Archive for the ‘Hell.’ Category


It’s been over a year since I updated this page.  A lot has happened.  I’d love to say I’ve been doing all my writing over at Daily Grindhouse, but the truth is, I haven’t done all that much writing in the past couple years. Trying mighty hard to change that. Sometimes it’s all I can do to get up in the morning and go to work and be there for my family and do the bare minimum required of me as a human being. It’s been that kind of a stretch. But there have been several things I’ve written at Daily Grindhouse and even a couple other places, so I’ll get back on track about sharing them here.


First, I’ll post my reflection on the movie MANDY, which I ran on Daily Grindhouse today. I saw the movie on my birthday, September 16th, and then again two more times on the small screen over the past two months before I was finally ready to write anything. Now I did, and it’s the one thing I’ve done in quite a while that I feel remotely satisfied with. I said what I wanted to say. Now I’d love to know what you think.




At best and at worst, movies serve as emotional prisms. Movies aren’t just stories, aren’t just artwork, aren’t just moving pictures with music. Movies are the baggage that we bring to them. A movie like MANDY, all baroque flourishes and deliberate broad strokes, is particularly revealing in the way it refracts its audience, splitting light in all sorts of directions. MANDY has been rapturously received by several. That’s an authentic reaction. But MANDY may not work for others, and they’re not wrong either. They can’t be. I’ve seen MANDY three times now and while I fall far more on the side of affection for it, even still, I’ve felt a little differently about it each time. How can that be? Some movies — maybe all — have a lot to do with the people watching them. A person’s reaction to a movie can and will vary, depending on whichever self shows up at in front of the screen on that day, at that time, in that exact moment.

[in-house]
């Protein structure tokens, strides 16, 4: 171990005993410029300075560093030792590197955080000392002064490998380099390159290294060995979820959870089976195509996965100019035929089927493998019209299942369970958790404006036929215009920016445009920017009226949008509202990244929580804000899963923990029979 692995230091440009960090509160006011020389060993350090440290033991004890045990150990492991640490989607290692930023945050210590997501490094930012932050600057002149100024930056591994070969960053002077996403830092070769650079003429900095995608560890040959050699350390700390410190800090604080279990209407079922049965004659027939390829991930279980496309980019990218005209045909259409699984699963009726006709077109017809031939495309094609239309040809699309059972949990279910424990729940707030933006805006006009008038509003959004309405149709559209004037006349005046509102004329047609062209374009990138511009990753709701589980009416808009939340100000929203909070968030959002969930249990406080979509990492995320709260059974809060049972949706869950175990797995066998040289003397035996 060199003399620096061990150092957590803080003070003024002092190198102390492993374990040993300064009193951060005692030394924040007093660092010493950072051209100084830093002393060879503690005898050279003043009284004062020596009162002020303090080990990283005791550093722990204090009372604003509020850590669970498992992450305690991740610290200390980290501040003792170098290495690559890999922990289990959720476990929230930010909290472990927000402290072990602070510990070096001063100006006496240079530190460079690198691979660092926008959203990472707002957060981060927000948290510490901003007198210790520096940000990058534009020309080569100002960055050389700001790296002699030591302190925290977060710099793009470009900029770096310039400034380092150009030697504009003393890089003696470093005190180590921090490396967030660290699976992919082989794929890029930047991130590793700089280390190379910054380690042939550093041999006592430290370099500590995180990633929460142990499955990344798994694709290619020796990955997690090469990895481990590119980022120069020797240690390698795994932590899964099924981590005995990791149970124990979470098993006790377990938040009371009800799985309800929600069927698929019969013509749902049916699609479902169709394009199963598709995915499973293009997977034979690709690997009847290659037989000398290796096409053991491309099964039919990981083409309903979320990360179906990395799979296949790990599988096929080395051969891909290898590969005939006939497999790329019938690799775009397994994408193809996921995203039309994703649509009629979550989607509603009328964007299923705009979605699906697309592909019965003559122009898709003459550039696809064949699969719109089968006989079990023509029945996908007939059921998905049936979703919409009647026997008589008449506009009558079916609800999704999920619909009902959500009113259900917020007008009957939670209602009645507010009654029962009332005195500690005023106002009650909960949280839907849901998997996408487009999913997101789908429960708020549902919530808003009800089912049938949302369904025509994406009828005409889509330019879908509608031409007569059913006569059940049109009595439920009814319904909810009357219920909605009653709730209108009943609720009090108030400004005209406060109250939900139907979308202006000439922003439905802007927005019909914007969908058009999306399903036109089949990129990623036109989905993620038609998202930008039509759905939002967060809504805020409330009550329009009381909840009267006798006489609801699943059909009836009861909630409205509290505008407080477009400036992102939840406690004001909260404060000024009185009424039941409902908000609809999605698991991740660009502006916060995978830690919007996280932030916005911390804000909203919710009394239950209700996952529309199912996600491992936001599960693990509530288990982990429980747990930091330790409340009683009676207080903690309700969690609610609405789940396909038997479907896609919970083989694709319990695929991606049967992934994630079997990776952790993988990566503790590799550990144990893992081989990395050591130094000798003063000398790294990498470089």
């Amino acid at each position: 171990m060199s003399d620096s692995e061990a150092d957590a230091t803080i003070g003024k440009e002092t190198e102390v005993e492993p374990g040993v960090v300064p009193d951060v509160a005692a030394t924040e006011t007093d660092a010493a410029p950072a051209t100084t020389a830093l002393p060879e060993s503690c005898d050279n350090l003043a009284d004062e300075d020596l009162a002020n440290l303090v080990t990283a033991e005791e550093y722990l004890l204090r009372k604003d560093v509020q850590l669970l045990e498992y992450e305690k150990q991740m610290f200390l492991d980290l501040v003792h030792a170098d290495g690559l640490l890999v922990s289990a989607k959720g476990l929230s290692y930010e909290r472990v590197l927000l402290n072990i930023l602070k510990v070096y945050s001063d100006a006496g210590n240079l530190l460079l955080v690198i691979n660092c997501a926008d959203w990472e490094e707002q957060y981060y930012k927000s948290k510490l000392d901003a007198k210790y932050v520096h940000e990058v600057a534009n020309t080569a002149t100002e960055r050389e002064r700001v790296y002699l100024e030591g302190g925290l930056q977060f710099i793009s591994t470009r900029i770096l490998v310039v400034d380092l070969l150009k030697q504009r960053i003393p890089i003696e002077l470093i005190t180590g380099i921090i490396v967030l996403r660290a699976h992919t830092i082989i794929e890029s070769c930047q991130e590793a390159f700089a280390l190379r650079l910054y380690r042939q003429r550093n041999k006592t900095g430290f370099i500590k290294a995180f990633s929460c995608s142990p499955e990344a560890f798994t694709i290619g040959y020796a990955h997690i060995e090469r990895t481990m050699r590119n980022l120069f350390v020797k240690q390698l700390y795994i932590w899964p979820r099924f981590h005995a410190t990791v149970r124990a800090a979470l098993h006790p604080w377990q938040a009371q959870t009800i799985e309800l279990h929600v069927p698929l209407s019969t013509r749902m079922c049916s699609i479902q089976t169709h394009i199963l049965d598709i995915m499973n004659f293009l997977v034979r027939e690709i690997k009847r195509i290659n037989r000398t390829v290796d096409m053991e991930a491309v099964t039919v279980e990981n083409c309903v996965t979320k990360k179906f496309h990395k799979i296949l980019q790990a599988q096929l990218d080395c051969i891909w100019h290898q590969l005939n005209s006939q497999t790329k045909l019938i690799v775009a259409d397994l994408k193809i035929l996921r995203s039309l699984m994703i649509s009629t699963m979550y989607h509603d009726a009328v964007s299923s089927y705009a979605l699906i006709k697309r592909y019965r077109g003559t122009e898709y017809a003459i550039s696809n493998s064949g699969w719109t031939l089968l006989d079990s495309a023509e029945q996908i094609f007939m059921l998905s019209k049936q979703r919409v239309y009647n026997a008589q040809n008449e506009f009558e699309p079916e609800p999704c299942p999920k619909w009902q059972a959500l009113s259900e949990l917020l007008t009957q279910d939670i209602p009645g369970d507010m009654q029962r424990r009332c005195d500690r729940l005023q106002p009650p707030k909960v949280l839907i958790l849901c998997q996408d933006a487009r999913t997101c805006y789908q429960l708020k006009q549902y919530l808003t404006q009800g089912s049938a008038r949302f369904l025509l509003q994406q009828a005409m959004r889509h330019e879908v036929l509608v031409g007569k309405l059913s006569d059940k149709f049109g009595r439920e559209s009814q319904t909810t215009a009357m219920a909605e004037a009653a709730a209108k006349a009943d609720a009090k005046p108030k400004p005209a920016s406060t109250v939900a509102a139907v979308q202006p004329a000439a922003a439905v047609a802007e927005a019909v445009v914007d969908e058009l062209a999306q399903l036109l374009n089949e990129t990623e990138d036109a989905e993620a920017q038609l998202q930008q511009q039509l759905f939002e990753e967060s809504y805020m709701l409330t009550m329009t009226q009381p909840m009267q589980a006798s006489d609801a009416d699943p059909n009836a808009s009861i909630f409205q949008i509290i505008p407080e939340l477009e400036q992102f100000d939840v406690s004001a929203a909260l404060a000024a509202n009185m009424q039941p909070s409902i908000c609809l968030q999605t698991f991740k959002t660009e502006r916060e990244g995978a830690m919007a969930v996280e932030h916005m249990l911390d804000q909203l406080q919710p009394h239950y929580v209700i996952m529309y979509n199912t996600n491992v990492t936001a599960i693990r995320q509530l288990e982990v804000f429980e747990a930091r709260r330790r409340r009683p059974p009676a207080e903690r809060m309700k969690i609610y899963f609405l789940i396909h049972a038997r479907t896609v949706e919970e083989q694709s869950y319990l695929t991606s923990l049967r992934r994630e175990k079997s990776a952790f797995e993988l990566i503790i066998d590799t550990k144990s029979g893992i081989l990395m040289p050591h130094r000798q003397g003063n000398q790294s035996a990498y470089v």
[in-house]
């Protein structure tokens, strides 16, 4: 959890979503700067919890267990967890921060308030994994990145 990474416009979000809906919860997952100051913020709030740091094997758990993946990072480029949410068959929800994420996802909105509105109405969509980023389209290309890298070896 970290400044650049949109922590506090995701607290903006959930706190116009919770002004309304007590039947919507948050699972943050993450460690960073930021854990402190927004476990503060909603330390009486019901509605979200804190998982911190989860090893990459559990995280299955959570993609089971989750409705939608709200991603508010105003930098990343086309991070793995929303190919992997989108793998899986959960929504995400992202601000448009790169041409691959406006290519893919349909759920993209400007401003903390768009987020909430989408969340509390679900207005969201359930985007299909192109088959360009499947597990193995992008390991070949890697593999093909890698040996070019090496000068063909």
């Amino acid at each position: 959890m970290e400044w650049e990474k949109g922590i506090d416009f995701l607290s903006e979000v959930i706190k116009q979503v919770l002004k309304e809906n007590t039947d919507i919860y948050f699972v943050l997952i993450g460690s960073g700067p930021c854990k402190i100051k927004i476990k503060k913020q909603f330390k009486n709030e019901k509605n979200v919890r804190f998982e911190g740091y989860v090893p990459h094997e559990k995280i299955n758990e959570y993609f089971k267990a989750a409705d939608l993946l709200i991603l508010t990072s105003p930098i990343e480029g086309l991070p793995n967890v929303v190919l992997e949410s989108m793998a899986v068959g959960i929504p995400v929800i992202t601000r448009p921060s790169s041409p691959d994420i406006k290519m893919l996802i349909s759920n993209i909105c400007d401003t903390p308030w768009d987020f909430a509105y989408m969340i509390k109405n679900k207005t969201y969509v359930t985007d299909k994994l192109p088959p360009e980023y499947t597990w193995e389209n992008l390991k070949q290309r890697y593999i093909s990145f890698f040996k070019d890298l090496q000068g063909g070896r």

The plot of MANDY is easily described, by design. A lumberjack named Red, when not working, lives a hermetic but harmonious existence with his girlfriend Mandy in the mountains of eastern California, an existence that is upended by the arrival of a would-be prophet named Jeremiah Sand, who becomes fascinated with Mandy and orders his acolytes to abduct her. When she rejects him, Sand murders Mandy horribly and grotesquely in full view of Red, which sets Red off on the bloody road to revenge.


With a storyline that elemental, the specifics are all in the presentation. That’s why the mileage varies so wildly.


The movie announces itself more like a 1970s rock record than a movie. In crimson, uncredited words appear on the screen, underscored by an electric-guitar overture: “When I die Bury me deep Lay two speakers at my feet Wrap some headphones Around my head And rock and roll me When I’m dead.” It took a little digging for me to find the source of that quote. Sure sounds like something a frontman might yell out to an arena while looking out at the tiny flames of a dozen-thousand cigarette lighters. But that’s not the source. Those were the last words of a murderer, just before he was executed for his crimes. In reality, in Texas, in 2005. So this florid, subjective, surreal film is grounded in a very distinct, very bleak place, though that would surely be lost on at least 99% of any audience, as it was on me.